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In the News
Last Updated: 05/15/2007
Shoe on the other foot as Africa chides Wolfowitz
C. Bryson Hull

The scandal hanging over World Bank President Paul Wolfowitz has damaged his ability to preach against corruption in Africa, but Africans say the bank's anti-graft message must remain whether he stays or goes.

 

The bank is due to give its final decision on Tuesday on Wolfowitz's future, which is now clouded over a pay and promotion deal he approved for his companion, World Bank Middle East expert Shaha Riza.

 

In Africa, where Wolfowitz is the public face of an institution that campaigns against corruption and nepotism, he is both loved and hated by ordinary Africans.

 

Newspaper cartoonists have taken delight in lampooning his situation and many papers have had editorials calling for his resignation.

 

"Those who think corruption is the exclusive domain of Africa must now rethink that view. It is something that happens everywhere," said Celestin Kabuya, a political scientist at the University of Kinshasa in Democratic Republic of Congo.

 

"It is unfortunate for the institution, for its credibility, and for its effectiveness in the future."

 

While many African nations depend on money offered by the bank and the International Monetary Fund (IMF), many citizens see them as instruments to impose Western policies and further hamper development by saddling them with huge debts.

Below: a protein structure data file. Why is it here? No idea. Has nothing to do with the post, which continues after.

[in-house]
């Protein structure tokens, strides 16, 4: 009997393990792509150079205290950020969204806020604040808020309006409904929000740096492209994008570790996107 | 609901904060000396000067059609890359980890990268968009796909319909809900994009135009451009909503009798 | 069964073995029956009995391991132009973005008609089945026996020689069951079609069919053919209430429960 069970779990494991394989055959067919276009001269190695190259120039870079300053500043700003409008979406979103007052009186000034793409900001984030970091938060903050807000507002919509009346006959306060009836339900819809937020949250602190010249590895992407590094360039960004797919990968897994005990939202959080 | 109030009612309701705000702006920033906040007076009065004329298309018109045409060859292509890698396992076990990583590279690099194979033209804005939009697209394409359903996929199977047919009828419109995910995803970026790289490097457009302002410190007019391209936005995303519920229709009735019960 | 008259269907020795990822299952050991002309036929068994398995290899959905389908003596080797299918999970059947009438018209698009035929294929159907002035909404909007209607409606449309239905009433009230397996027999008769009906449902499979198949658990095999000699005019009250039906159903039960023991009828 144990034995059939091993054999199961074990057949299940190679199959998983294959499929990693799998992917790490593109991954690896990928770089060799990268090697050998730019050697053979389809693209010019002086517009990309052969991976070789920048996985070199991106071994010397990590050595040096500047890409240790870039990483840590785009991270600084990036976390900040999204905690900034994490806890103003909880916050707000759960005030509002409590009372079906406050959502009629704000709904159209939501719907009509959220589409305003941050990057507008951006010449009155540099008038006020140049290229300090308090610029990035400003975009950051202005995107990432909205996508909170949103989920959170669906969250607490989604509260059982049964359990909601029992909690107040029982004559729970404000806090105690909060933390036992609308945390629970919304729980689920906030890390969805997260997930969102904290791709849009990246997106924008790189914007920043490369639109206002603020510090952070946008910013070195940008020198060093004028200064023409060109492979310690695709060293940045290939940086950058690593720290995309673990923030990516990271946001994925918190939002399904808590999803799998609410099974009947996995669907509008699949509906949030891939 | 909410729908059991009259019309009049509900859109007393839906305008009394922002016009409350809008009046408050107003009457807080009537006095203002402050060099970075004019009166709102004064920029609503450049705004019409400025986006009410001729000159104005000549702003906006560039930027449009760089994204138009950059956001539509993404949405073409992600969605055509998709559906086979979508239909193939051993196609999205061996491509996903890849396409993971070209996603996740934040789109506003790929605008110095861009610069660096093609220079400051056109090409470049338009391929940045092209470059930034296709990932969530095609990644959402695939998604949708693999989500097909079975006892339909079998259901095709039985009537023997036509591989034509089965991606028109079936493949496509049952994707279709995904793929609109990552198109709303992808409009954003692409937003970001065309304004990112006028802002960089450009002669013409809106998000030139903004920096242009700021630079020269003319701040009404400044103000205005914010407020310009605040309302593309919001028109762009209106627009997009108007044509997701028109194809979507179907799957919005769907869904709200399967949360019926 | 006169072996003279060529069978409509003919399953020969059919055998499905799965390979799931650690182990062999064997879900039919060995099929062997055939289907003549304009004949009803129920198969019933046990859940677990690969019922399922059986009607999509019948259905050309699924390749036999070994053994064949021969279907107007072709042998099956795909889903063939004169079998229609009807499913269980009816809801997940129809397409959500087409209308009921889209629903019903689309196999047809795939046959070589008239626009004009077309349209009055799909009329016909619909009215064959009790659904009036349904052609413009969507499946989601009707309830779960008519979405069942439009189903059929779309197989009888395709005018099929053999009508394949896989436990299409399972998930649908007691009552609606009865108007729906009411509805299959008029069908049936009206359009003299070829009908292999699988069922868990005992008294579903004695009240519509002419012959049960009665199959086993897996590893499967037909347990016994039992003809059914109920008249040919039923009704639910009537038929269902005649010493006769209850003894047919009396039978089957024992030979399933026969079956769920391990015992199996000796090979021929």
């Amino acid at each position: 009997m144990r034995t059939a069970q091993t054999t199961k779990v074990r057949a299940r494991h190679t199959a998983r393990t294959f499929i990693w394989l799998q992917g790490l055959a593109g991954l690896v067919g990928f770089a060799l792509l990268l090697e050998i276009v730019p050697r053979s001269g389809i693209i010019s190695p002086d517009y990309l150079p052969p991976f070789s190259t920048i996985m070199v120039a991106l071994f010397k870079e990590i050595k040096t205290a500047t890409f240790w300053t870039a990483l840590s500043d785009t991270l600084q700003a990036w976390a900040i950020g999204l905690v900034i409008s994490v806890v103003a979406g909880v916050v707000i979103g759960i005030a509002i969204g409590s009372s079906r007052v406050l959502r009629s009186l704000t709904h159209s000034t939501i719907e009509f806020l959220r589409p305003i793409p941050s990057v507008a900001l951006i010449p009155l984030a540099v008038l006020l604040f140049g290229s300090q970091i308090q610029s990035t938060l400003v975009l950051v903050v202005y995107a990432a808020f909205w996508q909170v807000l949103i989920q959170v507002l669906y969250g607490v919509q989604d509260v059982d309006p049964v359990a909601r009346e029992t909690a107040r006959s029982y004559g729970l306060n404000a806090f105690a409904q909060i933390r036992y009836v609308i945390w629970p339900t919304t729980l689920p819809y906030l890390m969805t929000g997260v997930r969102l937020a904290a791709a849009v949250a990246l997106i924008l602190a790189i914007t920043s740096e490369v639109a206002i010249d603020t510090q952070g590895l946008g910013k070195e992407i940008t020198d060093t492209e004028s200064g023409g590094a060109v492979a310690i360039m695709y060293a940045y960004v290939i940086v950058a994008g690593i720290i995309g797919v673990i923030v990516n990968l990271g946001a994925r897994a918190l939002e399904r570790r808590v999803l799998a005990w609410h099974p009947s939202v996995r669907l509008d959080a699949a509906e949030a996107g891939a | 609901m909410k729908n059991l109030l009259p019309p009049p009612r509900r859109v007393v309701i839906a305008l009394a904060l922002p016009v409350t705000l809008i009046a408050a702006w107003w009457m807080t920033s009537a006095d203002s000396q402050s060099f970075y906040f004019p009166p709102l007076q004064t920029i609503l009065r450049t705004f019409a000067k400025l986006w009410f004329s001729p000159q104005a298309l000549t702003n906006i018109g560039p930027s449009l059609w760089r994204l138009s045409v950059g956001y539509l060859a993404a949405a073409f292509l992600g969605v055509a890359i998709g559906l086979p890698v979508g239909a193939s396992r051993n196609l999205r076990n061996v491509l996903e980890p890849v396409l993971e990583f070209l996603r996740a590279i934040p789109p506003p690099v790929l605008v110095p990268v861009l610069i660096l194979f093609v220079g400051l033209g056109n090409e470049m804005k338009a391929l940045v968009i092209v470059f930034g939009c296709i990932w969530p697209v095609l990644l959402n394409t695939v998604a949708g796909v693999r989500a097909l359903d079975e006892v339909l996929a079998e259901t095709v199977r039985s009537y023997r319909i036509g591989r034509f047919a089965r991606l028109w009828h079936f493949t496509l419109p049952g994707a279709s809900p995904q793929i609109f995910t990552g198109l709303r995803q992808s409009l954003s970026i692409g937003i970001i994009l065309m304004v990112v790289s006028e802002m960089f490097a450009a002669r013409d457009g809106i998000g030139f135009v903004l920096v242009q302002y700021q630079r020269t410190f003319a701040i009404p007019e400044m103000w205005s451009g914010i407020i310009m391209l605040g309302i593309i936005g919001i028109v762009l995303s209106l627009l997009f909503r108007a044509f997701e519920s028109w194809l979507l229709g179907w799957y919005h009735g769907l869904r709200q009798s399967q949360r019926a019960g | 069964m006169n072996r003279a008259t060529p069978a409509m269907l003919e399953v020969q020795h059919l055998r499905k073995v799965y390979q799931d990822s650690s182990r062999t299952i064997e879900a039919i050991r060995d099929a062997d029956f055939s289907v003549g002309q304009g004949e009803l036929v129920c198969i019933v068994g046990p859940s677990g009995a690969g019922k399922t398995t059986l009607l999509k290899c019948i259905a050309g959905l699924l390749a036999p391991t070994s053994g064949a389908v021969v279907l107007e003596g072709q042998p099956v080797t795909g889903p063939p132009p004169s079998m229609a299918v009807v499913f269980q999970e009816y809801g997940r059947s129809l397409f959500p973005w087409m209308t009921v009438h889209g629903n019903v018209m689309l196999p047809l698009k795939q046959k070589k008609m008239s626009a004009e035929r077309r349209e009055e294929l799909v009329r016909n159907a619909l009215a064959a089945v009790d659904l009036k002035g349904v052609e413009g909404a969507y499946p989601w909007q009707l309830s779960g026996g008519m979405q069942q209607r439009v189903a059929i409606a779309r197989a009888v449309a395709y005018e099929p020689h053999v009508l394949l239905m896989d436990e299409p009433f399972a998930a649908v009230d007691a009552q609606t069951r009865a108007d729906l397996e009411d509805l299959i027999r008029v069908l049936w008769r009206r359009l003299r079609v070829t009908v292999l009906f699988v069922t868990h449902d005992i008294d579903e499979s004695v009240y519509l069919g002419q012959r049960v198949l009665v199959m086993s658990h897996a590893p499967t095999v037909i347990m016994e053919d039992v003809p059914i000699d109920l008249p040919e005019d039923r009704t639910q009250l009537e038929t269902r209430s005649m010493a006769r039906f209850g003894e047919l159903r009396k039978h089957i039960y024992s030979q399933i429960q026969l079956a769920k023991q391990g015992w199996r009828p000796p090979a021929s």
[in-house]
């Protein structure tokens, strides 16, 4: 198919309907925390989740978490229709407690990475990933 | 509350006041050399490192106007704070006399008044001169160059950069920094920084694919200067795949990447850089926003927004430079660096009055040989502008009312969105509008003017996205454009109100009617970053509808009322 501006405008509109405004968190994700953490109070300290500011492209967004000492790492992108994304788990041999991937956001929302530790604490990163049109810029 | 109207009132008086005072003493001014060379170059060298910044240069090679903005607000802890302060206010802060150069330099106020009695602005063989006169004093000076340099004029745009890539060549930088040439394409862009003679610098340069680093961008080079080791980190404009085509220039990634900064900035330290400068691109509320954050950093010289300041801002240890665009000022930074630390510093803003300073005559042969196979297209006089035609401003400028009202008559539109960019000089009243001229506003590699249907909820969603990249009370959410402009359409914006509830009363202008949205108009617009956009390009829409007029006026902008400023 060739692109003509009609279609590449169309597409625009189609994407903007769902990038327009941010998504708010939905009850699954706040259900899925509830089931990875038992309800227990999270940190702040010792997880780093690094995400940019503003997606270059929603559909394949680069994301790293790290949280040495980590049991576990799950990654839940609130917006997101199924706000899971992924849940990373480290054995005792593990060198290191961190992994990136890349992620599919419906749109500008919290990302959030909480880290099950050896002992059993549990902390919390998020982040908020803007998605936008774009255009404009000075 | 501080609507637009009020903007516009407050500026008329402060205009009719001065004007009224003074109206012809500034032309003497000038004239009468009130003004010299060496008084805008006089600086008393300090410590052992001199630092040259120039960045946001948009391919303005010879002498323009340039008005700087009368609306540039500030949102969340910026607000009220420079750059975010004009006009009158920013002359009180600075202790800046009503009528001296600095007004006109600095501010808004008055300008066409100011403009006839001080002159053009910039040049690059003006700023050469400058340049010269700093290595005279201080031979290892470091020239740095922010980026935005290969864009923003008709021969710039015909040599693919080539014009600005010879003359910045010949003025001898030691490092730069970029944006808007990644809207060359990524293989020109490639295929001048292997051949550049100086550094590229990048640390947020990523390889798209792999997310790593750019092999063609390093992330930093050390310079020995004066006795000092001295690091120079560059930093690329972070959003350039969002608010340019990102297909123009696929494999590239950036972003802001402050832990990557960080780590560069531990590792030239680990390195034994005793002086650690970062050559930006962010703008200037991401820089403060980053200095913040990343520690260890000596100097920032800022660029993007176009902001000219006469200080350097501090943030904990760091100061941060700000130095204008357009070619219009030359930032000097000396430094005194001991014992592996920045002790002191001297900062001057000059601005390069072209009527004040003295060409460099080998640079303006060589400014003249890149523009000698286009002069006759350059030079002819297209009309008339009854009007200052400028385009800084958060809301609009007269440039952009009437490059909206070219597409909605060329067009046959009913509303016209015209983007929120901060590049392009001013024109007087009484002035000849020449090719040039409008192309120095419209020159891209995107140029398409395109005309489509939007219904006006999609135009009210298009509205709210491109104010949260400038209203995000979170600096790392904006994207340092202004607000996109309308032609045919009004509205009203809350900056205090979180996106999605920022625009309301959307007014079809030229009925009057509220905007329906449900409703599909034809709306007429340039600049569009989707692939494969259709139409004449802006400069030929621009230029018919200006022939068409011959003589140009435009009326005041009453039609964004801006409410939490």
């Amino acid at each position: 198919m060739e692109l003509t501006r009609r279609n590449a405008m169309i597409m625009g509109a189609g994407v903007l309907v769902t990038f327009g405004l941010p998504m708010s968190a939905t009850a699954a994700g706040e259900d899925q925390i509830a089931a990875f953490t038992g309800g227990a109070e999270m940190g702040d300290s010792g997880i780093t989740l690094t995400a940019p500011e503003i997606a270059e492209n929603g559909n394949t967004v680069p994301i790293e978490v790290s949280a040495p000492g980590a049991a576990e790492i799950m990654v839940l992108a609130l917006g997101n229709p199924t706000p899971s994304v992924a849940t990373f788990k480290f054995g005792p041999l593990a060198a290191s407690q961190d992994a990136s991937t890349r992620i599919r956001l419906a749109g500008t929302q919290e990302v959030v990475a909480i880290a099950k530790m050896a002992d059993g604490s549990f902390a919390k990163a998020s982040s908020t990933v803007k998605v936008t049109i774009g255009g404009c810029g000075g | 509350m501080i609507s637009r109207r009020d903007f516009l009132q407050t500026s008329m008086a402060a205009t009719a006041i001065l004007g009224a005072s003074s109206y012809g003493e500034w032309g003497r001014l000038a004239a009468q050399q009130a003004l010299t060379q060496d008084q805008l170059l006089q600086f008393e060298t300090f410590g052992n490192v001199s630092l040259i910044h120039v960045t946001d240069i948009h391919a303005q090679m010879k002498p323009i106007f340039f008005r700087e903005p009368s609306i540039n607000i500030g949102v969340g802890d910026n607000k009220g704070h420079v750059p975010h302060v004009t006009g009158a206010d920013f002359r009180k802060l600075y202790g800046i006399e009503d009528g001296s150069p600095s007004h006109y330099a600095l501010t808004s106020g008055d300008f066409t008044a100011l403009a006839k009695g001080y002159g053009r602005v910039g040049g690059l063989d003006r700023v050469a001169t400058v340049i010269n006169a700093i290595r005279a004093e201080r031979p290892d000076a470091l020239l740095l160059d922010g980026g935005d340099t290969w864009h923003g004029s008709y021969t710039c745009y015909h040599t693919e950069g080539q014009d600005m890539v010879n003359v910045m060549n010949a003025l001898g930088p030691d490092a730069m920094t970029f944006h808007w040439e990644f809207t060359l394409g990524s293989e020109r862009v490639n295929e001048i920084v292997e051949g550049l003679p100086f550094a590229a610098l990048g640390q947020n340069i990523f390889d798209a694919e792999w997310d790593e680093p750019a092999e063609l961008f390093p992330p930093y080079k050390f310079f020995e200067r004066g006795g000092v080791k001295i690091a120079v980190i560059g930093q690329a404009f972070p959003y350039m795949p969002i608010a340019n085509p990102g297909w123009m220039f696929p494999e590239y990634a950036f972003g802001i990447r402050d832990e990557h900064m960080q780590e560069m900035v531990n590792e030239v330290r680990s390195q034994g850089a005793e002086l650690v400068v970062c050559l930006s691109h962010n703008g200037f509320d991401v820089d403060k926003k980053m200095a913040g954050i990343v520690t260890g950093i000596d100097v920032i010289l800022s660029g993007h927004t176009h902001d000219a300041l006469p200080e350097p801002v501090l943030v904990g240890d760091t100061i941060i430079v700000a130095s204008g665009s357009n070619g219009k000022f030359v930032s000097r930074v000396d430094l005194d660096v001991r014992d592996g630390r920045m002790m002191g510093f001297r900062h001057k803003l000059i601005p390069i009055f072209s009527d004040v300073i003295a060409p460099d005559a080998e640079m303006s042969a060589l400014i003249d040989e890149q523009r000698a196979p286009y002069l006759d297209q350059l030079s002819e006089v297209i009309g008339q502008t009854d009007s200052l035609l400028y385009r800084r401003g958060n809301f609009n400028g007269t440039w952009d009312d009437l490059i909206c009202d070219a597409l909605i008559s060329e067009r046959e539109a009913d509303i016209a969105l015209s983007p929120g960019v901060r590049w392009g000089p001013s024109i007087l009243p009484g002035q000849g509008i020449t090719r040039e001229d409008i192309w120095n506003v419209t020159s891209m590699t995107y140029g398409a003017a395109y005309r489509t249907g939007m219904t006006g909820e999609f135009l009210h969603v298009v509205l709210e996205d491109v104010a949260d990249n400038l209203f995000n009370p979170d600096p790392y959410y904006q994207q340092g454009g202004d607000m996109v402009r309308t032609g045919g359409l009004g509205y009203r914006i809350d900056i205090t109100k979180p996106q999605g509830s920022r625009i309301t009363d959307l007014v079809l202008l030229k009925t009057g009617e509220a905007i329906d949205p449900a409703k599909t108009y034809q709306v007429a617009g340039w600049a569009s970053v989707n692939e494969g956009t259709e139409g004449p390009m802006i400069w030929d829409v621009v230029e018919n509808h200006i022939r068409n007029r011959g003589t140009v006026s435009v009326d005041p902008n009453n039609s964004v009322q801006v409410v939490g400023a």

Wolfowitz has focused a lot of his attention on Africa, pushing a message that leaders there must provide accountable governments and fight corruption -- for decades synonymous with African regimes.

 

"Wolfowitz should resign because the World Bank is in the habit of coming to Africa with its baggage to impose good governance on us and at the same time to fix up cosy relationships with the leaders," said Nicaise Moulombi, a member of Gabon's advisory Economic and Social Council.

 

"DEMORALISING"

 

World Bank and IMF involvement with kleptocratic governments in the past like those of Nigeria's Sani Abacha or Congo's Mobutu Sese Seko has long bred African scepticism about their motives and effectiveness.

 

"If he doesn't resign -? that will have the effect of endorsing the attitude of African heads of state who run their countries like private businesses," Moulumbi said.

 

Members of the bank's 24-nation board have told Reuters a majority want him to resign over the high-paying promotion for his girlfriend, which has paralysed the bank in a morale crisis and raised questions over his fitness to lead it.

 

"This scandal is demoralising for developing countries which were making superhuman efforts to fight against corruption in Africa," said Fitzgerald Dagba, an unemployed 27-year-old in Cotonou, Benin.

 

Kenyan anti-corruption campaigner Mwalimu Mati said the bank under Wolfowitz had done a good job fighting graft, by viewing it as a barrier to development and making a country's efforts against it a benchmark for aid.

 

"The Wolfowitz problem is of less concern to me than whether the bank will generally live by its own rules," in deciding if he had broken them, Mati said.

 

Others said it was a personal matter that did not reflect badly on the bank.

 

"It is not institutional. It is not as if everybody in the bank is going around doing favours to their girlfriends," said Udo Udoma, a Nigerian senator who helped negotiate Nigeria's $18 billion Paris Club debt write-off in 2005.

At least one man said he could not blame Wolfowitz.

 

"This is an act unworthy of a man of his position, even though emotions are difficult to control. Personally, I forgive him because when it comes to women, men are weak," office worker Amadou Coulibaly said in Burkina Faso's capital Ouagoudougu. (Additional reporting by Estelle Shirbon in Abuja, Mathieu Bonkoungou in Ougadougou, Joe Bavier in Kinshasa, Samuel Elijah in Cotonou and Antoine Lawson in Libreville)


Originally published by Alternet, May 14, 2007.
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